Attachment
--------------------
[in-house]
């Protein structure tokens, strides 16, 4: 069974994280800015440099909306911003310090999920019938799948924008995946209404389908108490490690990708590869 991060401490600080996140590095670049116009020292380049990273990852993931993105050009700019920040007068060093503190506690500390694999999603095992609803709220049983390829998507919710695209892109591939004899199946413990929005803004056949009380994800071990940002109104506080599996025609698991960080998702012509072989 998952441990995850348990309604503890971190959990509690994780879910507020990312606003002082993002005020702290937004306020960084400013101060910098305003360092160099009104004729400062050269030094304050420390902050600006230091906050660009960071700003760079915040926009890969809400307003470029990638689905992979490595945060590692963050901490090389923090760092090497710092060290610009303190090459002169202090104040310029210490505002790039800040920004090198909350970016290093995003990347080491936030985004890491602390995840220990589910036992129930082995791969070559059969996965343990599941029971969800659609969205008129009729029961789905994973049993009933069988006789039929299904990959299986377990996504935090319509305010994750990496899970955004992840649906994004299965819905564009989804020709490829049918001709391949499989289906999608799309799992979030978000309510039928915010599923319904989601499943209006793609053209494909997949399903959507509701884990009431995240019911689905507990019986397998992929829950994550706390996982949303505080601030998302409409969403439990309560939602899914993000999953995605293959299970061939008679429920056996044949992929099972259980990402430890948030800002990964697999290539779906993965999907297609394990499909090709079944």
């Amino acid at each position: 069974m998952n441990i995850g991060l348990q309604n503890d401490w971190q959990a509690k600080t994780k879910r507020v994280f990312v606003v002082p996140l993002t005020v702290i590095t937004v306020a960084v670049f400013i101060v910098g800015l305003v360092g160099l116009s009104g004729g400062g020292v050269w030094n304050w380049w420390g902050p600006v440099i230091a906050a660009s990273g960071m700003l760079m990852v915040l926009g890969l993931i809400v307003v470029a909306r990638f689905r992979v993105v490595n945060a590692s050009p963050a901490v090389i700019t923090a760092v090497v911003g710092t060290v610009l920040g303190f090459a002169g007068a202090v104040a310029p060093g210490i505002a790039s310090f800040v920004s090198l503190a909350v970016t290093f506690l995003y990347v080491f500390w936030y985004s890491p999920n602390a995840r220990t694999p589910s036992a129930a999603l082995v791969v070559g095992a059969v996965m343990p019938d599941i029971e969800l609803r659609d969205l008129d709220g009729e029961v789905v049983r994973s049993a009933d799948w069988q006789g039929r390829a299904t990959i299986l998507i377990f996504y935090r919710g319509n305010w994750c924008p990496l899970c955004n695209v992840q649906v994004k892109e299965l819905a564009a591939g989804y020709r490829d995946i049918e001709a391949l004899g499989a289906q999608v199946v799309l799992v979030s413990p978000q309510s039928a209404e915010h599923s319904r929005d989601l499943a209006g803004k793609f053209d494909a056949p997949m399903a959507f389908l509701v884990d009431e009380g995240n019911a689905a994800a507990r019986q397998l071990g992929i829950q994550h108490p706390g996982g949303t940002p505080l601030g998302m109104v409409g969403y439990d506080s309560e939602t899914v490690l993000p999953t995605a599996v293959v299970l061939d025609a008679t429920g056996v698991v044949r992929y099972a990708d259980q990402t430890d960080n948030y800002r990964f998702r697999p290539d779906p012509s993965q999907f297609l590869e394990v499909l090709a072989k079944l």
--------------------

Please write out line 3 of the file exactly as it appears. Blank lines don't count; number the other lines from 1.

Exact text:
């Amino acid at each position: 069974m998952n441990i995850g991060l348990q309604n503890d401490w971190q959990a509690k600080t994780k879910r507020v994280f990312v606003v002082p996140l993002t005020v702290i590095t937004v306020a960084v670049f400013i101060v910098g800015l305003v360092g160099l116009s009104g004729g400062g020292v050269w030094n304050w380049w420390g902050p600006v440099i230091a906050a660009s990273g960071m700003l760079m990852v915040l926009g890969l993931i809400v307003v470029a909306r990638f689905r992979v993105v490595n945060a590692s050009p963050a901490v090389i700019t923090a760092v090497v911003g710092t060290v610009l920040g303190f090459a002169g007068a202090v104040a310029p060093g210490i505002a790039s310090f800040v920004s090198l503190a909350v970016t290093f506690l995003y990347v080491f500390w936030y985004s890491p999920n602390a995840r220990t694999p589910s036992a129930a999603l082995v791969v070559g095992a059969v996965m343990p019938d599941i029971e969800l609803r659609d969205l008129d709220g009729e029961v789905v049983r994973s049993a009933d799948w069988q006789g039929r390829a299904t990959i299986l998507i377990f996504y935090r919710g319509n305010w994750c924008p990496l899970c955004n695209v992840q649906v994004k892109e299965l819905a564009a591939g989804y020709r490829d995946i049918e001709a391949l004899g499989a289906q999608v199946v799309l799992v979030s413990p978000q309510s039928a209404e915010h599923s319904r929005d989601l499943a209006g803004k793609f053209d494909a056949p997949m399903a959507f389908l509701v884990d009431e009380g995240n019911a689905a994800a507990r019986q397998l071990g992929i829950q994550h108490p706390g996982g949303t940002p505080l601030g998302m109104v409409g969403y439990d506080s309560e939602t899914v490690l993000p999953t995605a599996v293959v299970l061939d025609a008679t429920g056996v698991v044949r992929y099972a990708d259980q990402t430890d960080n948030y800002r990964f998702r697999p290539d779906p012509s993965q999907f297609l590869e394990v499909l090709a072989k079944l």